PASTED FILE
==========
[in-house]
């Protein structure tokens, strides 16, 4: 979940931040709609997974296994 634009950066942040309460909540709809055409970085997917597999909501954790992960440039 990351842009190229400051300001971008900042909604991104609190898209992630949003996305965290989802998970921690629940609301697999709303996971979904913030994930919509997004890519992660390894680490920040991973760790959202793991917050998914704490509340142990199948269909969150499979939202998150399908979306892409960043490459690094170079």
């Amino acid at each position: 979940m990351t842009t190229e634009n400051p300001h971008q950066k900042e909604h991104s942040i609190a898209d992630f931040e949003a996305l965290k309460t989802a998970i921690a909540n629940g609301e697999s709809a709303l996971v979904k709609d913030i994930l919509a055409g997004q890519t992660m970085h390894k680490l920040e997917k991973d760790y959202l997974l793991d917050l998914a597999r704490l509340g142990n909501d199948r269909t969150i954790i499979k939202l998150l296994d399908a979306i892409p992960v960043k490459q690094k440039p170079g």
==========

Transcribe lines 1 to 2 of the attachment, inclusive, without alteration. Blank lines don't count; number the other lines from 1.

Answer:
[in-house]
């Protein structure tokens, strides 16, 4: 979940931040709609997974296994 634009950066942040309460909540709809055409970085997917597999909501954790992960440039 990351842009190229400051300001971008900042909604991104609190898209992630949003996305965290989802998970921690629940609301697999709303996971979904913030994930919509997004890519992660390894680490920040991973760790959202793991917050998914704490509340142990199948269909969150499979939202998150399908979306892409960043490459690094170079």